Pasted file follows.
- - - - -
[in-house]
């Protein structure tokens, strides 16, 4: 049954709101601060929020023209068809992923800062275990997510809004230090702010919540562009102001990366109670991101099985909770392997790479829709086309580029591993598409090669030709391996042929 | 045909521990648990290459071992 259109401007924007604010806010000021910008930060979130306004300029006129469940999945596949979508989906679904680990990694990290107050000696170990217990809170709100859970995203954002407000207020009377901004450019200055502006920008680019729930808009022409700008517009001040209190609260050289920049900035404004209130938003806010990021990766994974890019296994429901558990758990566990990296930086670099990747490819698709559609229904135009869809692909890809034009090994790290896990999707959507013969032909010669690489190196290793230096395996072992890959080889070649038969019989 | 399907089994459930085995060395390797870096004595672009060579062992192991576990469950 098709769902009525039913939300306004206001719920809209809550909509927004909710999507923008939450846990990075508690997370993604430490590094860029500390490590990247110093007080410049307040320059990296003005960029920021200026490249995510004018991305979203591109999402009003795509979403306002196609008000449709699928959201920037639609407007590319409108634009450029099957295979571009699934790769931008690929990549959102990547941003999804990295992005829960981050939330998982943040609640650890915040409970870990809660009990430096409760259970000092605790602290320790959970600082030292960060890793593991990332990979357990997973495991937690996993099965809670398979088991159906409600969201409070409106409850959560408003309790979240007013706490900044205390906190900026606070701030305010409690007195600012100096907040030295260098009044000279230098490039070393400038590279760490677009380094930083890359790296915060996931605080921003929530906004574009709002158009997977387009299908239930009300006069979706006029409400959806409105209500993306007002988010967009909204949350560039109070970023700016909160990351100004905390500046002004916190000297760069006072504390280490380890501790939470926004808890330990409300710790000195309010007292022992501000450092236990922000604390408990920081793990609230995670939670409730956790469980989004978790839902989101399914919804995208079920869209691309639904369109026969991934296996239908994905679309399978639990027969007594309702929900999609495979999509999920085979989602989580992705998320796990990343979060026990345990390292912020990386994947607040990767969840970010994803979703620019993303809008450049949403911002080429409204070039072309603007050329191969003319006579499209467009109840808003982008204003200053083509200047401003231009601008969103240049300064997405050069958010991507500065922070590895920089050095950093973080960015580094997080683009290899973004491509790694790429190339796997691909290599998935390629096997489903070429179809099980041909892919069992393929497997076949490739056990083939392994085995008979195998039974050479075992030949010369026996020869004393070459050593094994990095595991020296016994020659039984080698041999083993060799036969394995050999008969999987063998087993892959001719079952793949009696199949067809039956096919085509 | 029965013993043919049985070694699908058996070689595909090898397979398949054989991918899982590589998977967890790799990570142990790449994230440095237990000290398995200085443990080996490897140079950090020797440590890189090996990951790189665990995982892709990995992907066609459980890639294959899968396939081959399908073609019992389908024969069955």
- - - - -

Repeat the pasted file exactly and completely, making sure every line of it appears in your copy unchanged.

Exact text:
[in-house]
């Protein structure tokens, strides 16, 4: 049954709101601060929020023209068809992923800062275990997510809004230090702010919540562009102001990366109670991101099985909770392997790479829709086309580029591993598409090669030709391996042929 | 045909521990648990290459071992 259109401007924007604010806010000021910008930060979130306004300029006129469940999945596949979508989906679904680990990694990290107050000696170990217990809170709100859970995203954002407000207020009377901004450019200055502006920008680019729930808009022409700008517009001040209190609260050289920049900035404004209130938003806010990021990766994974890019296994429901558990758990566990990296930086670099990747490819698709559609229904135009869809692909890809034009090994790290896990999707959507013969032909010669690489190196290793230096395996072992890959080889070649038969019989 | 399907089994459930085995060395390797870096004595672009060579062992192991576990469950 098709769902009525039913939300306004206001719920809209809550909509927004909710999507923008939450846990990075508690997370993604430490590094860029500390490590990247110093007080410049307040320059990296003005960029920021200026490249995510004018991305979203591109999402009003795509979403306002196609008000449709699928959201920037639609407007590319409108634009450029099957295979571009699934790769931008690929990549959102990547941003999804990295992005829960981050939330998982943040609640650890915040409970870990809660009990430096409760259970000092605790602290320790959970600082030292960060890793593991990332990979357990997973495991937690996993099965809670398979088991159906409600969201409070409106409850959560408003309790979240007013706490900044205390906190900026606070701030305010409690007195600012100096907040030295260098009044000279230098490039070393400038590279760490677009380094930083890359790296915060996931605080921003929530906004574009709002158009997977387009299908239930009300006069979706006029409400959806409105209500993306007002988010967009909204949350560039109070970023700016909160990351100004905390500046002004916190000297760069006072504390280490380890501790939470926004808890330990409300710790000195309010007292022992501000450092236990922000604390408990920081793990609230995670939670409730956790469980989004978790839902989101399914919804995208079920869209691309639904369109026969991934296996239908994905679309399978639990027969007594309702929900999609495979999509999920085979989602989580992705998320796990990343979060026990345990390292912020990386994947607040990767969840970010994803979703620019993303809008450049949403911002080429409204070039072309603007050329191969003319006579499209467009109840808003982008204003200053083509200047401003231009601008969103240049300064997405050069958010991507500065922070590895920089050095950093973080960015580094997080683009290899973004491509790694790429190339796997691909290599998935390629096997489903070429179809099980041909892919069992393929497997076949490739056990083939392994085995008979195998039974050479075992030949010369026996020869004393070459050593094994990095595991020296016994020659039984080698041999083993060799036969394995050999008969999987063998087993892959001719079952793949009696199949067809039956096919085509 | 029965013993043919049985070694699908058996070689595909090898397979398949054989991918899982590589998977967890790799990570142990790449994230440095237990000290398995200085443990080996490897140079950090020797440590890189090996990951790189665990995982892709990995992907066609459980890639294959899968396939081959399908073609019992389908024969069955």